Government officials and independent analysts are checking for signs of petrol companies palming off Auckland's fuel tax to the South Island, but industry insiders have indicated it may be inevitable.

Transport Minister Phil Twyford signalled that this behaviour "won't be tolerated", but Road Transport Forum Chief Executive Officer Ken Shirley has warned regions might bear the brunt of the tax.

Data shows pump prices in the City of Sails are now cheaper than Canterbury, Nelson, Otago, and the West Coast - despite the extra 11.5 cents per litre introduced in Auckland six weeks ago.

Figures collated from by economist Sam Warburton reveals that after July 1 - the start date for the tax - the average price of 91 in Auckland jumped from $2.13 to $2.24 a litre.


Z Energy spokesperson Sheena Thomas said "to date, by and large, most of our sites have maintained close to the initial 11.5 cents per litre added on 1 July."

Thomas could not rule out the possibility of price spreading, saying that "over time the fuel tax could get competed away in Auckland. Whether or not this becomes the case in future is not something we can predict."

AA petrol watch spokesperson Mark Stockdale said officials had raised the issue of price spreading in their advice to the government. He said spreading happened last time there was a regional fuel tax, in the early 1990s.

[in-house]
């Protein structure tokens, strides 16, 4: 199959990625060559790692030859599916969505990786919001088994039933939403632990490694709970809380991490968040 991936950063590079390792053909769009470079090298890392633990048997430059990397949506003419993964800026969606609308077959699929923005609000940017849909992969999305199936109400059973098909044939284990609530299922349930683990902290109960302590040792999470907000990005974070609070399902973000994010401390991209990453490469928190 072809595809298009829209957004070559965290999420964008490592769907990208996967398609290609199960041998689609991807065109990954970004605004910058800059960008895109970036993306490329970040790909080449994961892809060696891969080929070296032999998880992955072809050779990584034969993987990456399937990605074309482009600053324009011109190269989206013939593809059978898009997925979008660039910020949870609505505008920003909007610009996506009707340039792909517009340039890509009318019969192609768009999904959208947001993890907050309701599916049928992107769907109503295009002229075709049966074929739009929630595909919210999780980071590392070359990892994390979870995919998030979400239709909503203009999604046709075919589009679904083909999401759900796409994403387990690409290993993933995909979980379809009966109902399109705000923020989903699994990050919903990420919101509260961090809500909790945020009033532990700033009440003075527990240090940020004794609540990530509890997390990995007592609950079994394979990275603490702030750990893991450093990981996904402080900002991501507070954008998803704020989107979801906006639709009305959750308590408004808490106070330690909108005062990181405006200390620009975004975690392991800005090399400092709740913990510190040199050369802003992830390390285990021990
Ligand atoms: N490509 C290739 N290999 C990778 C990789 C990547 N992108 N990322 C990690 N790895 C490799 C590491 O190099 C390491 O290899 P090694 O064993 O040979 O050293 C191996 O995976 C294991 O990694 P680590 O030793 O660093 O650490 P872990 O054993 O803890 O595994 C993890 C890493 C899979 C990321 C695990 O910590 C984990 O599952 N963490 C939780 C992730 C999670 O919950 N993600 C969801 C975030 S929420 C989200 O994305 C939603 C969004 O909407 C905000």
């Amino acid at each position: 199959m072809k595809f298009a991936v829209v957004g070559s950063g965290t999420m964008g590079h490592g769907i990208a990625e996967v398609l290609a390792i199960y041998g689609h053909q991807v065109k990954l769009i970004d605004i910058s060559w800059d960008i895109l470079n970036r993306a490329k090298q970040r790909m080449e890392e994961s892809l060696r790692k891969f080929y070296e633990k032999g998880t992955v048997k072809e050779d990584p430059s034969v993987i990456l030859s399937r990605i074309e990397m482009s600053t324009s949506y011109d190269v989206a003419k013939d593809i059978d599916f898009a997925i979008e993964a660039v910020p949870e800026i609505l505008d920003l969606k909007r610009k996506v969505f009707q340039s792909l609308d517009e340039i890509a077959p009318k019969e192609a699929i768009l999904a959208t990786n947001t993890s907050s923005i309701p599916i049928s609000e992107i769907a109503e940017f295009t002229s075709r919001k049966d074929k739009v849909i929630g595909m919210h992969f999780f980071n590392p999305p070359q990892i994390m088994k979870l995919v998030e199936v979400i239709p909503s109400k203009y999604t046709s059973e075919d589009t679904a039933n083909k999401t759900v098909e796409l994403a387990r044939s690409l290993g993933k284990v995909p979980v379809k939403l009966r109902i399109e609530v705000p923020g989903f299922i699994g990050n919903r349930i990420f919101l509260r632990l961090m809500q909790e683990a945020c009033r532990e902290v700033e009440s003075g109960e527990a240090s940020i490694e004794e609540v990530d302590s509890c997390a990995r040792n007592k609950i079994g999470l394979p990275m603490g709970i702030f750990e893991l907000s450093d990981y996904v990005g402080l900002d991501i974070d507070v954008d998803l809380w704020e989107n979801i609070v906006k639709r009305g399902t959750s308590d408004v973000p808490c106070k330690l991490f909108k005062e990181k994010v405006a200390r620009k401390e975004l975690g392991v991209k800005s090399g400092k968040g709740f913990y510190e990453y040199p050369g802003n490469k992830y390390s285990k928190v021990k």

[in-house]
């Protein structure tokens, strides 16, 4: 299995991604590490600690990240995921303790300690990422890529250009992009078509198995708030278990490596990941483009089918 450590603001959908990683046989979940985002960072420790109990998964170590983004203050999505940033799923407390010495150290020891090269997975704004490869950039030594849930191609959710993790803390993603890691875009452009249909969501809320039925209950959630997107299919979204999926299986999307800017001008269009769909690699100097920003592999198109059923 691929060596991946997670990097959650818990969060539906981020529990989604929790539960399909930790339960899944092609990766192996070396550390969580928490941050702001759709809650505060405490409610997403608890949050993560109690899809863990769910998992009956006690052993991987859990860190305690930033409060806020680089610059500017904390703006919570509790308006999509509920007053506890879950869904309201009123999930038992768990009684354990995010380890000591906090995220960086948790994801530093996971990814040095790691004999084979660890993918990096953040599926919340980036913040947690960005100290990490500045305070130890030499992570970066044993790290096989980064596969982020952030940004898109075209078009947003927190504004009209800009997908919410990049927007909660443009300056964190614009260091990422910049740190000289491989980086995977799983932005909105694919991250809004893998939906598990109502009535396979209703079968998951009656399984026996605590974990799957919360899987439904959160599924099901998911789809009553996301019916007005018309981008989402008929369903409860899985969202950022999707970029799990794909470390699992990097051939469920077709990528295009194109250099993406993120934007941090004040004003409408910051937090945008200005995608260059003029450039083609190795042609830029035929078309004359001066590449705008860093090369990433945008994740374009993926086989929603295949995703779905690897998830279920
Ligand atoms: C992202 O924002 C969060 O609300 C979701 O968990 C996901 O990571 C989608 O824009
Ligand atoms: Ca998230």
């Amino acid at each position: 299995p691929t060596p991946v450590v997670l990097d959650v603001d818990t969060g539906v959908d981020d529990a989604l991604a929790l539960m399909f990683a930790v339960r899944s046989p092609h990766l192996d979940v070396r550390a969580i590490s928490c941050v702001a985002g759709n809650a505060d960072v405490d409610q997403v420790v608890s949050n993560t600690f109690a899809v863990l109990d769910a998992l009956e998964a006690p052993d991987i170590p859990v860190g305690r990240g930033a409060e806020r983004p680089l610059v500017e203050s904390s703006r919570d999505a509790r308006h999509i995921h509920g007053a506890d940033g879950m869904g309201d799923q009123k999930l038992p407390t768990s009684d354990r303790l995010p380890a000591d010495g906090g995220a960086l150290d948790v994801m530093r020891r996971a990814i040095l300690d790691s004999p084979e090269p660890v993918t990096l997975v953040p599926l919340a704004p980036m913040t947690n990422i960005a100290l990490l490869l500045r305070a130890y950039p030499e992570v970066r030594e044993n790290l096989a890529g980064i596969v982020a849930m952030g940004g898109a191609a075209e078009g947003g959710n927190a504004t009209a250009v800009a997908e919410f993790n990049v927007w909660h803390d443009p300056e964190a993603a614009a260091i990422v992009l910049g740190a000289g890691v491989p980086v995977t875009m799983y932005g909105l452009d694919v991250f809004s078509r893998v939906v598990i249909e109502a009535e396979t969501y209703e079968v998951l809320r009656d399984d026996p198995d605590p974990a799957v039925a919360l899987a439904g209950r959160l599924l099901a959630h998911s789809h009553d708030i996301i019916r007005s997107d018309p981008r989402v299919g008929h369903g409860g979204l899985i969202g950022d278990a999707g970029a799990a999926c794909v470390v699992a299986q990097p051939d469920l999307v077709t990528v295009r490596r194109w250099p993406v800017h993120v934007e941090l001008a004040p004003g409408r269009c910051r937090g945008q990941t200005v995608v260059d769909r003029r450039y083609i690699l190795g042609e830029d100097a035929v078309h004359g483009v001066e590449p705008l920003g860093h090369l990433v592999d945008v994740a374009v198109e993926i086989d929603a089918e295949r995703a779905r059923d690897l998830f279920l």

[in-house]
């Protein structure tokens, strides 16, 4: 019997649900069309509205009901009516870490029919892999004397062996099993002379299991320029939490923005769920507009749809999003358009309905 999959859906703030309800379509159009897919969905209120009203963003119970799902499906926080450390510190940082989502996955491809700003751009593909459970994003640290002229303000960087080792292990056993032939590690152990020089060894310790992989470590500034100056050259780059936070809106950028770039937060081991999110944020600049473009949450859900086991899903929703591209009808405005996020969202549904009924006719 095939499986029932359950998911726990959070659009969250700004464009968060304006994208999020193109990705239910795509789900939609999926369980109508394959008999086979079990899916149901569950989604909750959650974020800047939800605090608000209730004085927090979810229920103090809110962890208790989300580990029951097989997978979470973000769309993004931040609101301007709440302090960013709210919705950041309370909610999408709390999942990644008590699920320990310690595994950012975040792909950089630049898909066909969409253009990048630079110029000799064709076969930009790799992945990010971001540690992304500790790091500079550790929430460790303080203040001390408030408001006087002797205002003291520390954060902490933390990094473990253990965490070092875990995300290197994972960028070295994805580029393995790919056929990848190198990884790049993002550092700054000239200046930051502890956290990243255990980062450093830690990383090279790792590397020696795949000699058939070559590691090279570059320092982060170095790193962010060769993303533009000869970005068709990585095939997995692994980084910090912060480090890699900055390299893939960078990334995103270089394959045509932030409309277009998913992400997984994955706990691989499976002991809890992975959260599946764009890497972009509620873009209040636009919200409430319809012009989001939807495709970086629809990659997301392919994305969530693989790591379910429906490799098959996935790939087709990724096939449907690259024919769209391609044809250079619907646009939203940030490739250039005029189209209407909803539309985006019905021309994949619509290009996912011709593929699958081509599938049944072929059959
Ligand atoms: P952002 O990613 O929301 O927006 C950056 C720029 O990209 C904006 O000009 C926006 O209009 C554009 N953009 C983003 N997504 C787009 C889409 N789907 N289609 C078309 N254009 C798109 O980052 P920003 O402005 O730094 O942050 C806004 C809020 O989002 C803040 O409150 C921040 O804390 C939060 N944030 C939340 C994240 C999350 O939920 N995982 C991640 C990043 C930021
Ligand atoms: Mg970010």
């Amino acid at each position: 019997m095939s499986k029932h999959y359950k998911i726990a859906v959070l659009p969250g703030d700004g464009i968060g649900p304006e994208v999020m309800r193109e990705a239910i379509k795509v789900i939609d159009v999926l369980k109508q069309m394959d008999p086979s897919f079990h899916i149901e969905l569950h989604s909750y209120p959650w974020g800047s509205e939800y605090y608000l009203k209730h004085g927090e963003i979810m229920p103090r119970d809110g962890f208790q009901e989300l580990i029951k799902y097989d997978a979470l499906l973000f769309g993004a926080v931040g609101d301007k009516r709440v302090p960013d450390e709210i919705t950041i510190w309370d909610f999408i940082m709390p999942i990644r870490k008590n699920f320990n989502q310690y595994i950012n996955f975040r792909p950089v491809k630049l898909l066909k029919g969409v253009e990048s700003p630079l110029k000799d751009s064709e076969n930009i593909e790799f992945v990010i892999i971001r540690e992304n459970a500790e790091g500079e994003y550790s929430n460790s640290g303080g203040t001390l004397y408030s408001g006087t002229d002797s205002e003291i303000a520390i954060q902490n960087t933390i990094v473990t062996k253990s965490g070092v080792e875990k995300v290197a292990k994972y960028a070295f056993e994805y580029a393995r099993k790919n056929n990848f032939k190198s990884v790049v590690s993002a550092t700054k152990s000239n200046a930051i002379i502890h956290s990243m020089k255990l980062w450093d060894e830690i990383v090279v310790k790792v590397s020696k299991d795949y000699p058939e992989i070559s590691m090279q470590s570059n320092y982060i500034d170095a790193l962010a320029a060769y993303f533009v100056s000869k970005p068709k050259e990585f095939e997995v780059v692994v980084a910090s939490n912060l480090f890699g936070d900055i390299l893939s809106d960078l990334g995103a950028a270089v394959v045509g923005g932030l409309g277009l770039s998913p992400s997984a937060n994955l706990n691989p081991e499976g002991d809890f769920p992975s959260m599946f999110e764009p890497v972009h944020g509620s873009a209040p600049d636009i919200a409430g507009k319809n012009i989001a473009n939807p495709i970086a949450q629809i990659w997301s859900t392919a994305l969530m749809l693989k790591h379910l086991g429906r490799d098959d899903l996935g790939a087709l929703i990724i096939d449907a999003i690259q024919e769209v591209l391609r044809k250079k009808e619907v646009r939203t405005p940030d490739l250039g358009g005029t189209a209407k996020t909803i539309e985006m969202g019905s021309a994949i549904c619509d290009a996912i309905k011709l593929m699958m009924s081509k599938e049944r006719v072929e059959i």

"That is why the AA wanted the proposed legislation amended to include a requirement for price monitoring by the government," he said.

A MBIE/NZIER report released in December highlighted the current inability of the government to adequately assess the competitiveness of New Zealand's fuel market and raised concerns about competitiveness in some regions.

Transport Minister Phil Twyford said, "This Government has made it clear that price spreading and anti-competitive behaviour by petrol companies will not be tolerated. I've asked officials to look into the data revealed by Sam Warburton to see whether there is any evidence of price spreading. The government is progressing the Commerce Amendment Bill to give the Commerce Commission more teeth to deal with anti-competitive behaviour."

Shirley said in imposing the levy the council and government showed "absolutely zero understanding of the retail fuel market" or how prices were "manipulated and massaged" around the regions.

While Warburton himself did not believe there was clear evidence of Auckland's regional fuel tax being spread to other regions yet, he said the numbers raised some questions.


"There does appear to have been some increase in prices in Canterbury and Otago regions. While we would expect this to happen if the tax was being spread from Auckland to those regions, it's also consistent with any number of regional factors that might cause prices to rise."

He also pointed out that Auckland's prices are not behaving differently from regions like Bay of Plenty and Waikato, suggesting that spreading had not occurred.

However, Shirley said "of course" the cost of the fuel tax was being spread to the regions "that's how markets work in New Zealand", it "highlights the nonsense of trying impose a ring-fenced regional fuel tax through a national system."